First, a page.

In the world of an experienced endurance sports athlete, pain and training typically go hand-in-hand. An athlete tries to push through the pain and fatigue they endure in order to achieve his or her goals.
We are all familiar with the concept of “No pain, no gain.” Athletes and anyone familiar with working out or training will seek this pain in order to tell them if they’ve pushed hard enough.
For example, we all know the feeling that comes in the days following a solid training day where your legs are jello or your arm trembles as you reach for the cereal box in the cupboard. That pain is the good kind of pain we tend to revel in.
But let’s get back to the pain we experience during a training session – the no pain, no gain idea.
Imagine you’re on your bike, powerfully pedaling as you ascend a canyon road. The goal is to reach the top as swiftly as possible, but we are all too aware of the pain that will creep in as we ascend.
What happens is what we call the “dance with discomfort” – where your effort increases, the lungs shift into overdrive and your circulation increases. Thus begins the inner dialogue where one struggles with leaning into the pain and pushing harder, or pulling back and easing up to minimize discomfort.
One may look at their watch or recognize the pain level in order to draw conclusions about whether to throttle or ease. But without meaningful data, he or she is constantly aggregating a combination of objective and subjective feedback in order to determine the optimal effort.
It is extremely difficult to measure or guess such things like power, cadence, heart rate, distance to the top, elapsed time, the rate of perceived exertion (RPE), breathing rate, and much more.
Having convenient access to meaningful data in these moments can make the difference between persevering or pulling the plug.
SOLOS Smart Glasses helps optimize the efficacy and relevance of these metrics by providing them visually, in the athlete’s field of view, as well as through audio feedback. Simply put, there is nothing like it.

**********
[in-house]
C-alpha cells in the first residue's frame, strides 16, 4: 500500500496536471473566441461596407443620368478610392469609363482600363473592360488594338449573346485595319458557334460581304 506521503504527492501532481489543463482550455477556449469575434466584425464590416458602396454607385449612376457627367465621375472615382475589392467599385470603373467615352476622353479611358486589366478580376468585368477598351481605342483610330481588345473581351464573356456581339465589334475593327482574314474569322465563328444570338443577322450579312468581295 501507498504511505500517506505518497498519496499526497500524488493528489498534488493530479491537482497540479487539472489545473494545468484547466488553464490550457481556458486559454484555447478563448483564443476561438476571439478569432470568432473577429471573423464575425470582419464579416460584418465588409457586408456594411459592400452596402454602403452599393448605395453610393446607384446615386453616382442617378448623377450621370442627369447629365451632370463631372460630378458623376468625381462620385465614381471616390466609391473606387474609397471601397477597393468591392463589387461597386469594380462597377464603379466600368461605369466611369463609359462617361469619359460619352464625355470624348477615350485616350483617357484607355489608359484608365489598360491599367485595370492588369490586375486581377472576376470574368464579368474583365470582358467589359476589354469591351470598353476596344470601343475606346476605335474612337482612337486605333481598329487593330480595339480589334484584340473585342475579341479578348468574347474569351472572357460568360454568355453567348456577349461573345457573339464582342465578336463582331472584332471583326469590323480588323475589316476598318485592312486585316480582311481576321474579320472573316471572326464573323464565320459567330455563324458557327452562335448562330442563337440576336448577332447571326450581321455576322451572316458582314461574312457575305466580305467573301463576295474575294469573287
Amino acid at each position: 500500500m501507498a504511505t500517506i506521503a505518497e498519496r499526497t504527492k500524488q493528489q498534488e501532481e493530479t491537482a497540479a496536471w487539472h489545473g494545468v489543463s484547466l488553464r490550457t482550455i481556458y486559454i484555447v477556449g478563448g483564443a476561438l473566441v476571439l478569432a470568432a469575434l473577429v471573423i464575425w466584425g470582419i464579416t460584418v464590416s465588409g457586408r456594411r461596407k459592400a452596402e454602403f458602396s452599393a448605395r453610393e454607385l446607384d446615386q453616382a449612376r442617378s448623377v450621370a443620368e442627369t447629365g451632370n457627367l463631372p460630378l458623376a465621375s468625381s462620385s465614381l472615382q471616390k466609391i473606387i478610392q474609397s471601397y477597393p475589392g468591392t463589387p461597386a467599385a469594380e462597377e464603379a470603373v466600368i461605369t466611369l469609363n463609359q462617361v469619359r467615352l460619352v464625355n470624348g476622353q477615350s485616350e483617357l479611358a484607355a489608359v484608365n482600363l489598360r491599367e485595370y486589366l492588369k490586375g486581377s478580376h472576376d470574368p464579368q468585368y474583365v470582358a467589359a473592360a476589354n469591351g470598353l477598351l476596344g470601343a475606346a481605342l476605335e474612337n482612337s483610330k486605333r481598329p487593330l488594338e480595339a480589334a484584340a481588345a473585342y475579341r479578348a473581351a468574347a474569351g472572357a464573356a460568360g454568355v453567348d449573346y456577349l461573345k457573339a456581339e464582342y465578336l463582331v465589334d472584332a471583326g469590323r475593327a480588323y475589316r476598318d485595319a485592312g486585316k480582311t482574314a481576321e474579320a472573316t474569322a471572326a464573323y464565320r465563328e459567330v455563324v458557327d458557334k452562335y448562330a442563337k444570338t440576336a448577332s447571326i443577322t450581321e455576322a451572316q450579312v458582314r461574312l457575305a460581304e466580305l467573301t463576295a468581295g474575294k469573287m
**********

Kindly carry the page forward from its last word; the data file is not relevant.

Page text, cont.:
The audio feedback, if desired, comes in the form of a “voice notification,” featuring some good news which penetrates the athlete’s trance-like state in a way that visual-only data may not.
If mid-way through the ride, the athlete is feeling fatigue BUT sees and hears confirmation that the effort is going well, i.e. “an average power of 285w at an RPE of only 7 out of 10”, which comes across as “good news,” based on historical data and experience, he or she is far more likely to continue at that intensity, or higher, until the top of the climb.
The notification elicits excitement and energy to lean into the pain to achieve a goal.
Conversely, when absent of such supporting objective data, and given that the brain – the “Central Governor” – is constantly trying to keep the athlete from doing damage to his or her muscles, including the heart, the athlete is far more likely to succumb to the protective and negative sensations and feedback. This will cause him or her to slow down, thereby falling short of “peak performance.”
Training in order to achieve peak performance is often a strenuous mental game where an athlete is focusing on being in the zone but is constantly juggling negative responses from the brain while also discerning subjective and objective feedback from both the body and target metrics.
SOLOS Smart Glasses gives the endurance athlete the ability to stay focused and present during training while also receiving real-time visual and audio feedback to optimize his or her efforts. The “No pain, no gain” concept is still relevant, but one will no longer have to struggle with the decision to lean into the pain or pull back from it.